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Mgrdich Yotnaghperian (and the birth of Vahakn)


October 23rd 1915, The Pink House, Ourfa, Armenia



The skies were in labour

The earth was in labour,

And so was the crimson sea.

And in the sea a small red reed

Was also in labour.


And out of the reed came smoke

And out of the smoke came flames,

And from the flames dashed forth

A blond youth


With fiery hair,

And a flaming beard,

And his eyes were two blazing suns!



“Don’t open it!”  Ferida screams. She’s clutching her pilaff pot high, ready to hurl it as the frantic banging threatens to separate the back door from its hinges. “Don’t you dare open it or we’ll all be killed!” She raises the pot over her head and stands ready. Who she intends to hit is uncertain but the tone of her voice is enough to stop Khatoun halfway between kitchen table and thudding door. Suddenly, the banging stops. Khatoun looks at Ferida, her shoulders sprinkled with pilaff, pushes past her and presses her face into the peeling blue paint of the door. Another huge knock slams against her cheek. Ancient hinges screech at the force.

“So help me God- if you open that door I will brain you!” Ferida snarls. Too late. With a flick of her wrist, Khatoun undoes the heavy metal rod, slides it back and the door flies open. The stench of sweat and cordite and something large and bloody lands at their feet. Up in a flash, their intruder slides the bolt back into place and drags the dresser across the door, scattering dishes. Then spins round. Standing in front of them, face black with soot, is their old friend, Aram Bohjalian. Gone are the genteel specs, the French-cut boots and suits. Instead, a headdress tied across the forehead, rifle in one hand, Ferida’s meat cleaver in the other. And a smile.  A jagged, ugly flap cut from ear to mouth, the whole left side of his jaw exposed.

Ferida screams at the sight and drops her pot. Khatoun dips her apron in a pitcher of water and holds it up to Aram’s broken face. He leans against the dresser and pushes his cheek back together with a sharp intake of breath.

“It’s over,” he slurs. “Mgrdich is dead.”

And just like that the noise outside stops. The bells vanish, the footsteps in the alley disappear, the high-pitched scream that has been constant this last hour falls silent. Grundug, convinced he’s done something wrong, slopes under the table, tail between his legs. And then the cacophony starts up again.

Khatoun pushes Aram into a chair and peels the apron from his face. “I can sew this up,” she says, inspecting the gash. “Hold it  together for now.” She presses his face back into place, wipes bloody fingers on her dress.

The door to the workroom creaks open and Iskender’s skinny frame looms.

“Everything all right?”



“No.” Aram shakes his head, winces in pain. “It’s over. Mgrdich is dead. The Armenian Quarter’s in flames.”

“Oh.” Iskender stares into the kitchen, shifts from foot to foot.

“I’m going to stitch Aram’s face back together,” Khatoun says. “I need a sharp needle.”

“Good. Yes. I’ll get some drinks.” Iskender follows his wife down the corridor, returns moments later, flask in one hand, nest of glasses in the other. He hands a shot to Aram.  “Oh. Sorry. Let me help.” He lifts the cup to Aram’s lips, tilts some of the dark liquid into the good side of his mouth. “From Scotland. My special reserve. It’ll be a long time before we see any more of this, so enjoy.” He throws down a shot himself and pours an immediate refill.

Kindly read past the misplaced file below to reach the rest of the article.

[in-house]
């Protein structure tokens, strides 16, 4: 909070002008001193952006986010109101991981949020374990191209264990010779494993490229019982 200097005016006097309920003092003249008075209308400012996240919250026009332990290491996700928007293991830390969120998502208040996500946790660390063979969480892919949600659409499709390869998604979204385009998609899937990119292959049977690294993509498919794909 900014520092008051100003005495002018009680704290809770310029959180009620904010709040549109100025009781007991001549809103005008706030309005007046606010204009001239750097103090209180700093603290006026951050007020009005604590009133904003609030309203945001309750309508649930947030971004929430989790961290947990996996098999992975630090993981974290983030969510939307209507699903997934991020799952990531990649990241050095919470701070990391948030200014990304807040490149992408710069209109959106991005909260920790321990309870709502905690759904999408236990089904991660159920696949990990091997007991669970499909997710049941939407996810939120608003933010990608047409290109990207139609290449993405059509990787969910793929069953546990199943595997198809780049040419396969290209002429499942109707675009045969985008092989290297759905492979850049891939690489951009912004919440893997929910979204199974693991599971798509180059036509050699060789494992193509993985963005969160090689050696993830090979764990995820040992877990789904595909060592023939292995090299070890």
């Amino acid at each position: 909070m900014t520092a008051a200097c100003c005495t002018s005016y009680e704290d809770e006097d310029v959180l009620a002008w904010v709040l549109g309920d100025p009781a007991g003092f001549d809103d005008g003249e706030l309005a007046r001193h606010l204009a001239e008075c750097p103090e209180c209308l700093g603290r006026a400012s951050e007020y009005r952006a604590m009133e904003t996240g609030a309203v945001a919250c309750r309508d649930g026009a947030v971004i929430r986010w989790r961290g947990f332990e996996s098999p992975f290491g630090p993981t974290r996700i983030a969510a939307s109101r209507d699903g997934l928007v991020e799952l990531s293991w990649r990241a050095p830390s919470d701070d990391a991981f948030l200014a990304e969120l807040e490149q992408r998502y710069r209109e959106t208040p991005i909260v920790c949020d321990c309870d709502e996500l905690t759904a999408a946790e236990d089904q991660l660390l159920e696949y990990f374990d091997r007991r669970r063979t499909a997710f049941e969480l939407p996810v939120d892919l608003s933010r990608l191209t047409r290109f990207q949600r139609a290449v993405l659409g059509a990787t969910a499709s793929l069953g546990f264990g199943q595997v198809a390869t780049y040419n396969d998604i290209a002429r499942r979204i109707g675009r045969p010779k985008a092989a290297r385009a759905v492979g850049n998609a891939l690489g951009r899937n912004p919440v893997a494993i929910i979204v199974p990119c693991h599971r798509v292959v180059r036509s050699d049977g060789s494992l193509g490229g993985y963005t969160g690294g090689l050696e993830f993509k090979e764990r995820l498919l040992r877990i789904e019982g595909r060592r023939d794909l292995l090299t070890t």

When Khatoun returns she finds Ferida out of her stupor, sorting clean rags out from a sack. The water is boiling. Pots on the stove hissing and spitting as if beans and lentils are all that matter in the world.  Khatoun sticks a needle into the flame, settles down next to Aram.

“Drink some more.” She takes the flask, soaks a rag with alcohol, cleans the wound. Razors as much hair as possible from around the jagged flesh. She pulls a thread from her pocket, licks the end, threads her needle.

Ferida slides in behind Aram, holds his head in trembling hands, her tears slipping out her nose onto his headdress. Slowly, with precision, Khatoun inserts the needle, stitches him back together. “Talk now,” she says, snipping the thread at the end. “Won’t be able to later.”

“Yes, talk,” Ferida says intercepting Iskender’s cigarettes. She lights one, passes them to Aram. ”We haven’t seen you for months. Tell us what brings you here.”

“I don’t know where to begin.”

“Try the end.”

“He killed himself. Mgrdich. Put a bullet here,” Aram points to his forehead. “Here, where it’s written. And that’s it. It’s over. Mgrdich was the only person in Ourfa who could have saved us.”

“Trouble maker,” Ferida snaps. “That’s what he was.”

“Sht, let the man speak.” Iskender hushes his sister, turns to Aram. ”You were holed up in the Armenian quarter?”

“Yes. With Mgrdich and his men. Been there since September twenty-ninth. I was at a meeting, police came looking for Mgrdich. Knocked a hole in the roof and came in from above. First one down got shot in the head; soldiers outside went berserk and opened fire.   Exactly what Mgrdich had been waiting for.  The bird flew, church bells rang. That was the sign. We took the police hostage, kept their guns. Then the army surrounded us, sent in an envoy asking for calm; said the police had made a mistake. There would be no reprisals.

But Mgrdich had waited too long for this. Had us dig in, set up barricades. Next day the army attacked  from many positions. We let them. When they were deep enough into the Quarter we retaliated. Caught them. Lasted a month. Until today.”

“And now the whole Quarter is in flames? With everyone inside?”


“You see!” Ferida shouts. “You resist, they fuck you!”

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